Barack Obama took the oath of office today as the first African-American president in U.S. history, and change was in the air.
During a soaring inaugural address, Obama praised the hard work of ordinary citizens and called on Americans to “pick ourselves up, dust ourselves off, and begin again the work of remaking America.” Among the projects he mentioned: building “the electric grids and digital lines that feed our commerce and bind us together.”
Some two million Americans packed into the Mall to watch the speech on JumboTrons. Cell phone companies laid on extra capacity to handle the myriad of text messages and photos coming from Washington.
AIling titans like Ted Kennedy and Muhammad Ali made their way painfully toward their seats on the podium. During the luncheon that followed, the 76-year-old Kennedy, often called the liberal lion of the Senate, whose endorsement of Obama came at a pivotal moment in the campaign, collapsed and was taken to the hospital.
There were heartwarming views of the Obama children — youngest daughter Sasha gave her father a thumbs-up after his speech and fairly skipped along the parade route. Her older sister Malia snapped photos during the ceremony, taking in the awesome sight of more people on the Mall than had ever gathered there before in history, and the unprecedented passing of the mantle from the 43rd white president of the United States to the first black one.
But tomorrow, after the parade route is cleaned up and the Metro returns to a normal work-week schedule, after the crowds leave and the new president is left alone in the Oval Office to face a mountain of problems, Hollywood will start reading the fine print.
Atop the entertainment and media industry’s agenda as a new administration takes office:
Broadcasters want to know if Julius Genachowski, Obama’s still-unofficial choice to lead the Federal Communications Commission, will loosen the FCC’s approach to enforcement of indecency standards. The president-elect gave a subtle hint during the campaign when he argued for technology that helps “protect our children while preserving the First Amendment."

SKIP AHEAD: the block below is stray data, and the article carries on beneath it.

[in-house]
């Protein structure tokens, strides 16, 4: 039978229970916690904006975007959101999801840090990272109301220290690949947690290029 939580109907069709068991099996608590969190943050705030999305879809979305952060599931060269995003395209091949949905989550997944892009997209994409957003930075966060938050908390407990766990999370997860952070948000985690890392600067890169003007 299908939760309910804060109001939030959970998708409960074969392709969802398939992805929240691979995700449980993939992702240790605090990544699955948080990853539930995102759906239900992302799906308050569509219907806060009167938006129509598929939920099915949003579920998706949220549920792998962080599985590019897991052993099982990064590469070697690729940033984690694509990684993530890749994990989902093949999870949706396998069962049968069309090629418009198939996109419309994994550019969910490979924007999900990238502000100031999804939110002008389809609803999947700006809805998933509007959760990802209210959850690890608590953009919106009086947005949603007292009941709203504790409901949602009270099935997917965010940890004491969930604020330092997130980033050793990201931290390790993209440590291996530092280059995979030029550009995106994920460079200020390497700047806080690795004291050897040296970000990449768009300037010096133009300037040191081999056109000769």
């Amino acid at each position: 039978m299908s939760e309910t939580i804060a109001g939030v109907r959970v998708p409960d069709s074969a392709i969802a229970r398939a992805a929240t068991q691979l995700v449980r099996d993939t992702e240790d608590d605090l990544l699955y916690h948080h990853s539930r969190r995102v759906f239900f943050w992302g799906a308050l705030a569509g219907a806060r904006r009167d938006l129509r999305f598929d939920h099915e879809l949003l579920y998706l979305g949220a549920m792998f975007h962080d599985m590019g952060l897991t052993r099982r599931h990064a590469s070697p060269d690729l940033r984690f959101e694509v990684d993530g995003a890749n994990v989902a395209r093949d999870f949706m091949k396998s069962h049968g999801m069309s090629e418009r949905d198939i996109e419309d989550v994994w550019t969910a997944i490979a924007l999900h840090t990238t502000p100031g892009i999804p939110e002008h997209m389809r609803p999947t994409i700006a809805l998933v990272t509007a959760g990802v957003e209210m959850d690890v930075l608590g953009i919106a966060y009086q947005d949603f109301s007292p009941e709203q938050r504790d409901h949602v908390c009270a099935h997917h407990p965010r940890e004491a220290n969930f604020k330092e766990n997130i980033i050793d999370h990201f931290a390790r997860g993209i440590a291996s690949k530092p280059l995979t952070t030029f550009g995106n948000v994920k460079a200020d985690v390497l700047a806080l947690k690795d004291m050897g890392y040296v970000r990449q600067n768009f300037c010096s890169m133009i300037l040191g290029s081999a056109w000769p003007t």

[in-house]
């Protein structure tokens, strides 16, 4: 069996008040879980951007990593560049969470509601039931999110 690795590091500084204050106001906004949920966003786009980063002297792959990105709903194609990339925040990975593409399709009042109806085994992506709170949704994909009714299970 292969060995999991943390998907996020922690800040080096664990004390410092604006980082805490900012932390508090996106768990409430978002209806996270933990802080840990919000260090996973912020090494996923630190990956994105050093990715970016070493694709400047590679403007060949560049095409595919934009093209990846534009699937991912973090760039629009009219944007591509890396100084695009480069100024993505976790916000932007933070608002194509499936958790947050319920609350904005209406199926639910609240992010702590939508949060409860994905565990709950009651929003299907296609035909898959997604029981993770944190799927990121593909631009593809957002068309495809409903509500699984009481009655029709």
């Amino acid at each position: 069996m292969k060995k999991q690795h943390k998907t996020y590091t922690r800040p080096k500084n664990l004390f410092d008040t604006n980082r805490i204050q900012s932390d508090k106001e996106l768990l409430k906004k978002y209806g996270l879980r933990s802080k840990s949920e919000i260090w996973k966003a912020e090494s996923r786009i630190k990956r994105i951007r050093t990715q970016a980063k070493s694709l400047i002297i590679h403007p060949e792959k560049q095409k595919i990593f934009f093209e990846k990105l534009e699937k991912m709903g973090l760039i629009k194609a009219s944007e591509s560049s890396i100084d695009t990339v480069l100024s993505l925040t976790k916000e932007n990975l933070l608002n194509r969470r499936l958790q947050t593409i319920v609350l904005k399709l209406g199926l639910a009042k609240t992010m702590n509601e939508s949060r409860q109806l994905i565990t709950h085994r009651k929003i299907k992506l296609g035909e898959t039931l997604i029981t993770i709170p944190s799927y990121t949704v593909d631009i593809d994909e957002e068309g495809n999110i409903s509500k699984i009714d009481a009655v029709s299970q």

Movie studio heads want to know if the Obama administration will get serious about protecting movies from piracy, particularly as home video systems get more sophisticated and consumers start downloading material from their computers.
And Internet providers want to know what Congress will do about net neutrality, that buzz phrase for preventing a tiered system of the speed of Web content based on its source, ownership or destination.
Some tea-leaf readers think that Genachowski’s appointment will mean an FCC policy more tuned to consumers than telecom companies. But business lobbies still have tremendous clout in Washington and for his part, Genachowski has been guarded at revealing many positions – as befits an official not yet confirmed by the Senate.
Another major change for the media industry is in the House of Representatives, where Rep. Rick Boucher (D-Va) is replacing Ed Markey, the Massachusetts congressman, as Chair of the Subcommittee on Telecommunications and the Internet. Markey is a fixture on telecom issues who was known for his stalwart defense of consumers. Boucher, one of the co-founders of the Congressional Internet Caucus, favors net neutrality, and is eager to extend the Internet, with its potential to generate jobs and commerce, to rural areas like that of his southwestern Virginia district.
But that’s all tomorrow. This – and this night — belonged to Obama, who was riding a wave of good will toward the White House. As Marc Anthony put it the other day, “Washington’s never had a bigger rock star at the helm.”